Mr Thando Sipuye, the Volunteer and Programme Co-ordinator of The Robert Sobukwe Trust
Vaal University of Technology (VUT) hosted a second annual lecture in tribute of Mrs Zondeni Veronica Sobukwe, who lived her struggle life to the full.
Mr Thando Sipuye, the Volunteer and Programme Co-ordinator of The Robert Sobukwe Trust, was invited to come and speak about the late “Mother of Azania”, as she came to be known – who was the wife of Robert Mangaliso Sobukwe, the founder of the Pan Africanist Congress (PAC).
Robert was a teacher, lawyer and a lecturer at Fort Hare University and was well known for his role in the liberation of this country. His political activity, however, brought much pain to his home as Zondeni had to raise children alone when he was sent to prison.
Zondeni, a nurse by qualification, actively campaigned against his ill-treatment in prison and for his release, to no avail. While he was in prison, she had to be both the mother and father to their four children and she also used her nursing skills to care for others in her community.
She played an important role in the struggle for freedom and managed to stand against all odds. She died during the month of September 2018 at the age of 91. She was an inspiration to many, including Mr Sipuye who spoke about her life and her contribution to the fight for freedom in South Africa.
Mr Sipuye said that the Trust realised that while much had been said and written about Robert, not much had been recorded about the person who stood by him and allowed him to fill his important role as well as being active herself.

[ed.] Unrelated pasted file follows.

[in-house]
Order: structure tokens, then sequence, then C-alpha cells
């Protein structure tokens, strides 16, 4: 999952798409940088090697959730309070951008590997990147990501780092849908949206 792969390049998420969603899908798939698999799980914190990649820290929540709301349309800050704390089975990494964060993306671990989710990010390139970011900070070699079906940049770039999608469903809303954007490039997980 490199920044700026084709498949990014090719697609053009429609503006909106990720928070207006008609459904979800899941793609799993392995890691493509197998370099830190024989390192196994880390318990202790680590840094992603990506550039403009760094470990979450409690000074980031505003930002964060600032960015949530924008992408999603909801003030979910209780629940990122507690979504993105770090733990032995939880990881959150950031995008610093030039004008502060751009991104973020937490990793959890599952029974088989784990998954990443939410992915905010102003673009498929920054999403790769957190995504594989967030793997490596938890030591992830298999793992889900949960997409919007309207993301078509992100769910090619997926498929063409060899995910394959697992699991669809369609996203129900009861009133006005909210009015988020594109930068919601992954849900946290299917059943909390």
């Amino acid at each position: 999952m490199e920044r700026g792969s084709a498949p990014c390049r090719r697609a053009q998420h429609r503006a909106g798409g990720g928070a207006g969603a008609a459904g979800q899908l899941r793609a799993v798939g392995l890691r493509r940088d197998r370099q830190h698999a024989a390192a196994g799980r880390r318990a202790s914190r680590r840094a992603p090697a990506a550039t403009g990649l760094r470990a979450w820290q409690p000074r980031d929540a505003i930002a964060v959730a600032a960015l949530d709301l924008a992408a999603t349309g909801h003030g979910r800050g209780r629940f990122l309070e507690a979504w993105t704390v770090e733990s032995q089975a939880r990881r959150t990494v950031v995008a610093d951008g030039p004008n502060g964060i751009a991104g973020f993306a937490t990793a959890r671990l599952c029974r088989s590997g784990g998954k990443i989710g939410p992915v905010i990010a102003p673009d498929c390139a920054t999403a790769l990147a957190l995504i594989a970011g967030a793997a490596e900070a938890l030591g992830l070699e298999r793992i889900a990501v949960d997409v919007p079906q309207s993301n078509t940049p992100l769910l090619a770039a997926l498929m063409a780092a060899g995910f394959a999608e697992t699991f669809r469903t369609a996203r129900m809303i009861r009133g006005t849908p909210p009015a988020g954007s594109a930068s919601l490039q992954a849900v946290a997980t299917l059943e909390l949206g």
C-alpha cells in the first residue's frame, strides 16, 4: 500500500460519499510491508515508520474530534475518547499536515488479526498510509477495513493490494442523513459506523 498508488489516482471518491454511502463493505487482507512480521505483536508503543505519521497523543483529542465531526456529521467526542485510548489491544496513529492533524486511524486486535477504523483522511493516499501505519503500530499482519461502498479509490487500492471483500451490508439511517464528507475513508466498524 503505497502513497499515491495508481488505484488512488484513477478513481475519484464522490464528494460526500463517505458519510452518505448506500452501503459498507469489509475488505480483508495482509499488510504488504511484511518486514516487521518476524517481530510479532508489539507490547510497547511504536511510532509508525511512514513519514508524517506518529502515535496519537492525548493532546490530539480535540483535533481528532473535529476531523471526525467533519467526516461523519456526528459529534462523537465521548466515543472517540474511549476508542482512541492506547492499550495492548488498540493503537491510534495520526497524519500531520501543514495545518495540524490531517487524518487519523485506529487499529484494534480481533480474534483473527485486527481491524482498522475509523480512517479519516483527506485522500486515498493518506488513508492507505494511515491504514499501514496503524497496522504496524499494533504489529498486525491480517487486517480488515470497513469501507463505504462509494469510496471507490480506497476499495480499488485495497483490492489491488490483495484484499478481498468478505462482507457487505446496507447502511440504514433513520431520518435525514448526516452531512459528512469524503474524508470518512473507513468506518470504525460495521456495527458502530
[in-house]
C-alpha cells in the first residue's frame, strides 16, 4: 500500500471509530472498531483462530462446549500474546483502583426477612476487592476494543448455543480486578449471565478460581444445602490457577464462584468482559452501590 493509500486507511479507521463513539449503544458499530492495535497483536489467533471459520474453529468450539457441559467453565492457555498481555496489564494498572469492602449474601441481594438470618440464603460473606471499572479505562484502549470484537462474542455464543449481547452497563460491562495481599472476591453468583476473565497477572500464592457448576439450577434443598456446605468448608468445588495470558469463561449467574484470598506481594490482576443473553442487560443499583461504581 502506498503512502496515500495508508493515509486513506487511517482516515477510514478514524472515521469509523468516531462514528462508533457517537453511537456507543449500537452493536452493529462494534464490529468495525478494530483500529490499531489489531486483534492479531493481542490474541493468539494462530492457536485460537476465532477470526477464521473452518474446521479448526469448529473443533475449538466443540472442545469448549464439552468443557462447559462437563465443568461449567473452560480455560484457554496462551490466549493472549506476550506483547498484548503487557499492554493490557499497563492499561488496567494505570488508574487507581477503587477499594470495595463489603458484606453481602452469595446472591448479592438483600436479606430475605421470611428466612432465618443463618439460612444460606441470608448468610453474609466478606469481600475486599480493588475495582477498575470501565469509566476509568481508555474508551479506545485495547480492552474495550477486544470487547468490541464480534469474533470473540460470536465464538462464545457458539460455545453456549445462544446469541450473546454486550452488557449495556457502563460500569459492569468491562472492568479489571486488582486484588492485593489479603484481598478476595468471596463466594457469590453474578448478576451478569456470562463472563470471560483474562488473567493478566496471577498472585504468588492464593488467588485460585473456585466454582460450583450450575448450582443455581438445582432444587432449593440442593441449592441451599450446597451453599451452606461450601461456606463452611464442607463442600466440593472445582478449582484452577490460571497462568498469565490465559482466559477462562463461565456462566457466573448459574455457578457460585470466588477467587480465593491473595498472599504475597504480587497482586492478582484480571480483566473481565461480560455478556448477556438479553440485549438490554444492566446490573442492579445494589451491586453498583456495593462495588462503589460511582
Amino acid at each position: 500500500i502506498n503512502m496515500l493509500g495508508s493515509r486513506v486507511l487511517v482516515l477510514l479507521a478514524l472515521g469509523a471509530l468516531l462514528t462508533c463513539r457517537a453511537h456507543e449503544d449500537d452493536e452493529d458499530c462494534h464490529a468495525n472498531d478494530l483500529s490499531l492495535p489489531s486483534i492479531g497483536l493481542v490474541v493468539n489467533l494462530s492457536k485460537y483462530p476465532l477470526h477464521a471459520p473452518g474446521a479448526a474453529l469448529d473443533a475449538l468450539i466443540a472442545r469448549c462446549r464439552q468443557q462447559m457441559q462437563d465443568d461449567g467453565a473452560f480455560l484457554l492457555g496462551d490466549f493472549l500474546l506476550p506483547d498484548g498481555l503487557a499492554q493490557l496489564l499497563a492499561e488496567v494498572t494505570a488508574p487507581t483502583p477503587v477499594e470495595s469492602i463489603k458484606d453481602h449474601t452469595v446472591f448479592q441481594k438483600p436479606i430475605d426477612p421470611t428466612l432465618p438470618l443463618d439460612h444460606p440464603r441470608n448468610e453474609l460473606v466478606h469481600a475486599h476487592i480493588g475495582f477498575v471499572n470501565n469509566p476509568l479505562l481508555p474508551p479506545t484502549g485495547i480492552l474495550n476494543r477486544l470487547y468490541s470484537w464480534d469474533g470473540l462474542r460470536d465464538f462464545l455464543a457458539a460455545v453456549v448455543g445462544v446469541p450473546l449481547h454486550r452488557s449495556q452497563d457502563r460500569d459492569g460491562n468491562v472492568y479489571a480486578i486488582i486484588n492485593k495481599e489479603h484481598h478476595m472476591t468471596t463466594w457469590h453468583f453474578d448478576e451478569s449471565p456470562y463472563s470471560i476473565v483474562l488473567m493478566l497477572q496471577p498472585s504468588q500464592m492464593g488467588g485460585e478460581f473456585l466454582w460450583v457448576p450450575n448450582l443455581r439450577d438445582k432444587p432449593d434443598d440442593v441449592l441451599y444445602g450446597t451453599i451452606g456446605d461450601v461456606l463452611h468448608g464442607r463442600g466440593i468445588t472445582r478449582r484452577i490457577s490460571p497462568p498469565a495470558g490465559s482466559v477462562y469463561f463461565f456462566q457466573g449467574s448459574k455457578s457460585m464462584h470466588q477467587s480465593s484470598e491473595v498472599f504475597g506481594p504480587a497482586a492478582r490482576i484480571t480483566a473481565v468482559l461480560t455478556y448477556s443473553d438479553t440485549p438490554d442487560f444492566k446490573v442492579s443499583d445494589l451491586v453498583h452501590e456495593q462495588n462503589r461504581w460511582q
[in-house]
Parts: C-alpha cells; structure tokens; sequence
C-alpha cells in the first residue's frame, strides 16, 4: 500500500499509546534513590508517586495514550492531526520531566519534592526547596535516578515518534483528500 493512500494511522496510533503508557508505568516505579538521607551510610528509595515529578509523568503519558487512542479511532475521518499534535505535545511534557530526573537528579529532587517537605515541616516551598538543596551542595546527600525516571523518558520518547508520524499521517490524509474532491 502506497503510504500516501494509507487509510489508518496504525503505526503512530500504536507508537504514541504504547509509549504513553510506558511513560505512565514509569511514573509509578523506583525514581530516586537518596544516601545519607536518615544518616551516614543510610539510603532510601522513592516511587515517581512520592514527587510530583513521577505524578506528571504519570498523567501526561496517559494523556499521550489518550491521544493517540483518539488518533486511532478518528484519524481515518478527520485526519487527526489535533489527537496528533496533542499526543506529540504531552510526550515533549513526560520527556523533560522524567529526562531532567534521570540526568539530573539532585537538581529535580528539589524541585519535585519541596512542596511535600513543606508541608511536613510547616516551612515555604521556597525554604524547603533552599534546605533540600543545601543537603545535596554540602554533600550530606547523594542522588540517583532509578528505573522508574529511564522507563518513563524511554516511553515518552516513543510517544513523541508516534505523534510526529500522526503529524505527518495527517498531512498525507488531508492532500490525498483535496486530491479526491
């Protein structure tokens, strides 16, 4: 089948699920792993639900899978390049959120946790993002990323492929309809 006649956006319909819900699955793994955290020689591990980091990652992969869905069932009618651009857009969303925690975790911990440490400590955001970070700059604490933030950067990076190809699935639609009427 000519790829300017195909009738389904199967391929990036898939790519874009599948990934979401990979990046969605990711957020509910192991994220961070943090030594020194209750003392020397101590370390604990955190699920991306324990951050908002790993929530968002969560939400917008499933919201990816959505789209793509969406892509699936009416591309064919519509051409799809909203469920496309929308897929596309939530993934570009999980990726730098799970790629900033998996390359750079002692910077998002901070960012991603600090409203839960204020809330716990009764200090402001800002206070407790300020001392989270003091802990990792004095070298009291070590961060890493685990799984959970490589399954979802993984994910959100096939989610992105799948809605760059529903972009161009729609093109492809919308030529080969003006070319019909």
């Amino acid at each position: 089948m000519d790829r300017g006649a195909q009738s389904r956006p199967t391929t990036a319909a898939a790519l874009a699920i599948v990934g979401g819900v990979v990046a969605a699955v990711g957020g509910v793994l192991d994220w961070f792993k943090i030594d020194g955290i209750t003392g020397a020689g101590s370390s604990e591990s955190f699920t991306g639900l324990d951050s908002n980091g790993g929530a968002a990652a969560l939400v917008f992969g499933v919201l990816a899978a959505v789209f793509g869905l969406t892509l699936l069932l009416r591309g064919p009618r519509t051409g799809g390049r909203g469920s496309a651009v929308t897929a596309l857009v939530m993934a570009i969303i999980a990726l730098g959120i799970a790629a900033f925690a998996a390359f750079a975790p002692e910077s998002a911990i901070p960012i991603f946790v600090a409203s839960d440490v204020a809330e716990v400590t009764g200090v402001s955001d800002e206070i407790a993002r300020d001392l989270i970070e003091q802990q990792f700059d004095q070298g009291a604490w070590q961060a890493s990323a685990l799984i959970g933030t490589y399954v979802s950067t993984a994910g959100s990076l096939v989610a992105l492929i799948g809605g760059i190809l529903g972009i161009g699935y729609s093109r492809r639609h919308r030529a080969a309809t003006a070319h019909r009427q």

The Robert Sobukwe Trust therefore made it to their mission to celebrate Zondeni every year, during Women’s Month, encouraged by Justice Yvonne Mokgoro, the former Judge of the South African Constitutional Court who said: “her story must be told”.
Justice Yvonne Mokgoro, the former Judge of the South African Constitutional Court
Judge Mokgoro, who had been inspired by Robert to study law, said that Zondeni’s role is often overlooked.
“In many cases we hear the story of Robert Mangaliso and how he led the strikes, but there are not many times we hear how Mama Zondeni supported her husband, we hardly hear what she did, only what her husband did. There is a need for us to honour our struggle icons – men and women – and thank them for the work they did. Mama Sobukwe led a life of activism and was a very strong woman and this is why her story must be told”.
Dr Paulina Machika, the Executive Director at the Centre for Academic Development (CAD) concluded by saying that the reason she attended the event was because she believes in stories of strong women. She thanked all the speakers who participated and said that Mr Sipuye, who introduced us to the world of Mama Sobukwe, had set the bar very high. She said that she concurs with Justice Mokgoro when said her stories cannot be left untold and that we need to bring more stories to light.